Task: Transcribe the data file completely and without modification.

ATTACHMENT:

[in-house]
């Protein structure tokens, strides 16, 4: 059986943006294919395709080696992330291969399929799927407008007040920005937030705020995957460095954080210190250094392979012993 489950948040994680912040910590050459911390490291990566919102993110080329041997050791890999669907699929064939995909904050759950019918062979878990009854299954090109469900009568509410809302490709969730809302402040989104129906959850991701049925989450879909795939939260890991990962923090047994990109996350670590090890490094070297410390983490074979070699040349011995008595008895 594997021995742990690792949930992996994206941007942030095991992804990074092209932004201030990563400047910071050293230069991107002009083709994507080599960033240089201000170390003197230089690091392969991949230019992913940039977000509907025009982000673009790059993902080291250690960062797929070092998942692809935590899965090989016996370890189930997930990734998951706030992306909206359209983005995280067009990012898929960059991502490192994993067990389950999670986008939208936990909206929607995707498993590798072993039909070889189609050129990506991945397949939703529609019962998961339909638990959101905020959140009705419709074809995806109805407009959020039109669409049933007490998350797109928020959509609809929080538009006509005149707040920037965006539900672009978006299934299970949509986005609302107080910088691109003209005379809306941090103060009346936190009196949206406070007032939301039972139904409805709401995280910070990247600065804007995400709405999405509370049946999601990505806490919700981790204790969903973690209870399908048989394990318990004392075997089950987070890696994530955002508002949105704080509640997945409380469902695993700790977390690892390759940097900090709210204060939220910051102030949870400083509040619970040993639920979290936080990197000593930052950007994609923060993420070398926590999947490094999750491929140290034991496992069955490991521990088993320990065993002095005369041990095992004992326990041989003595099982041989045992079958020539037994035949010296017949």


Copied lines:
[in-house]
């Protein structure tokens, strides 16, 4: 059986943006294919395709080696992330291969399929799927407008007040920005937030705020995957460095954080210190250094392979012993 489950948040994680912040910590050459911390490291990566919102993110080329041997050791890999669907699929064939995909904050759950019918062979878990009854299954090109469900009568509410809302490709969730809302402040989104129906959850991701049925989450879909795939939260890991990962923090047994990109996350670590090890490094070297410390983490074979070699040349011995008595008895 594997021995742990690792949930992996994206941007942030095991992804990074092209932004201030990563400047910071050293230069991107002009083709994507080599960033240089201000170390003197230089690091392969991949230019992913940039977000509907025009982000673009790059993902080291250690960062797929070092998942692809935590899965090989016996370890189930997930990734998951706030992306909206359209983005995280067009990012898929960059991502490192994993067990389950999670986008939208936990909206929607995707498993590798072993039909070889189609050129990506991945397949939703529609019962998961339909638990959101905020959140009705419709074809995806109805407009959020039109669409049933007490998350797109928020959509609809929080538009006509005149707040920037965006539900672009978006299934299970949509986005609302107080910088691109003209005379809306941090103060009346936190009196949206406070007032939301039972139904409805709401995280910070990247600065804007995400709405999405509370049946999601990505806490919700981790204790969903973690209870399908048989394990318990004392075997089950987070890696994530955002508002949105704080509640997945409380469902695993700790977390690892390759940097900090709210204060939220910051102030949870400083509040619970040993639920979290936080990197000593930052950007994609923060993420070398926590999947490094999750491929140290034991496992069955490991521990088993320990065993002095005369041990095992004992326990041989003595099982041989045992079958020539037994035949010296017949």